When the solution compounds the problem

| Daygan Eagar

In April 2012, the Eastern Cape Department of Health (ECDoH) put in place a moratorium on the appointment of healthcare workers to vacant posts at facilities throughout the province. This moratorium was instituted in an attempt to control the chronic overspending that was pushing the department deeper into financial crisis each year.

The decision was based on the view that the bulk of the department’s budgetary shortfall of nearly R2-billion for the 2012/13 financial year, was caused by ballooning staffing costs that had to be controlled if the department was to prevent the collapse of service delivery.

In reality, the moratorium turned out to be a somewhat short-sighted attempt at austerity that pushed the already overstretched healthcare workers to breaking point, as they were forced to carry an additional and unsustainable burden of care. This is particularly true for rural facilities, where the loss of just one nurse, doctor or pharmacist can bring service delivery to a standstill.

A superficial assessment of the department’s budget will show that overspending on staff does appear to be the cause of its financial woes. In 2011/12 alone, the department overspent on its staffing budget by more than R1-billion because of higher than inflation increases to salaries, poorly managed employee benefits, such as the Occupational Specific Dispensation, and a personnel and salaries system that doesn’t actually reflect the employee establishment.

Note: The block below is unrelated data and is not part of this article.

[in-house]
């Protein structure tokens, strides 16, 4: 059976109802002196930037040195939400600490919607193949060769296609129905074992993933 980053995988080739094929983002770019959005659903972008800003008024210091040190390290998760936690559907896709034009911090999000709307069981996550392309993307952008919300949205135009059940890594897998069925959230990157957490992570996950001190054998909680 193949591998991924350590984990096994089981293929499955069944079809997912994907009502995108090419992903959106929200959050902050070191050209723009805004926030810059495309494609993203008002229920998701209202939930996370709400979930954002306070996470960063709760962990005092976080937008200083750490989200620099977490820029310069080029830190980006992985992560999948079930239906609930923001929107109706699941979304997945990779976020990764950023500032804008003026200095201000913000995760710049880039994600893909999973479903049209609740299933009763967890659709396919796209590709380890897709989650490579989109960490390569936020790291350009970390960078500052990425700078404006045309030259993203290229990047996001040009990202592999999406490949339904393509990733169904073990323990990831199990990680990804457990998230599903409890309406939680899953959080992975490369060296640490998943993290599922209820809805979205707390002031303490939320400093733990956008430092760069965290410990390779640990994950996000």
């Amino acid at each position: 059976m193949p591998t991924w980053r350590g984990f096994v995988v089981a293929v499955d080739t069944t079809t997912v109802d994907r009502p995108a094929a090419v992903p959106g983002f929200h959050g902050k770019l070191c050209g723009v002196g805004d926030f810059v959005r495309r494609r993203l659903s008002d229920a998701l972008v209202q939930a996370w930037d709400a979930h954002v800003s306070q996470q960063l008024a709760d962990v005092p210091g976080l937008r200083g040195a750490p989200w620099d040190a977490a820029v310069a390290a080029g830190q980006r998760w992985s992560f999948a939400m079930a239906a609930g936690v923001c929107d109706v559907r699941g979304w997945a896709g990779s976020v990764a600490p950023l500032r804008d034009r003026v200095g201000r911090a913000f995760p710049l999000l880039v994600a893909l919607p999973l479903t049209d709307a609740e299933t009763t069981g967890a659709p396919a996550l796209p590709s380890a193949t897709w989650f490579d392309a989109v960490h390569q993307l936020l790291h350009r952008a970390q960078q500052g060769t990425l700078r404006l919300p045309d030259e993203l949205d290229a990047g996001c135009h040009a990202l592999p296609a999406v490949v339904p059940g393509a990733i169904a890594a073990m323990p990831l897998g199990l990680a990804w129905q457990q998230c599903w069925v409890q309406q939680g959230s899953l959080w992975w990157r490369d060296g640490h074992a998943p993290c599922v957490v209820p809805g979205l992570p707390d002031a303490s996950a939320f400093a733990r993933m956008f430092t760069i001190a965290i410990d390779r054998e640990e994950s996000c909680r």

But overspending on staffing is only a symptom of more complex and longstanding problems with the management of the health budget, which have persisted for more than a decade. Underfunding, poor financial management and corruption are endemic and persistent features of the Eastern Cape health system.

The Eastern Cape is one of South Africa’s most deprived provinces, yet has amongst the lowest per capita expenditure on primary health care. The province is caught in an infrastructure capacity trap: its budget is based on the system’s capacity to absorb funds, while its ability to increase this capacity will require an increase in funding.

This trap is indicative of a budgetary system where decisions are based on crude assessments of historical spending and not on any measure of need, demand, or what it actually costs to deliver services in this largely rural province.

Yet, even if the province had a budget that more accurately reflected need and accounted for the higher costs of delivering services in a largely rural area, there is little reason to believe that, in a climate of entrenched inefficiency, financial mismanagement and corruption, this money would lead to significant improvements in the provincial health system.

The Auditor General’s annual audit has over the last decade revealed that tens of millions of rands are lost each year through a mix of deliberate fraud, improper financial oversight, and poorly managed supply chain systems.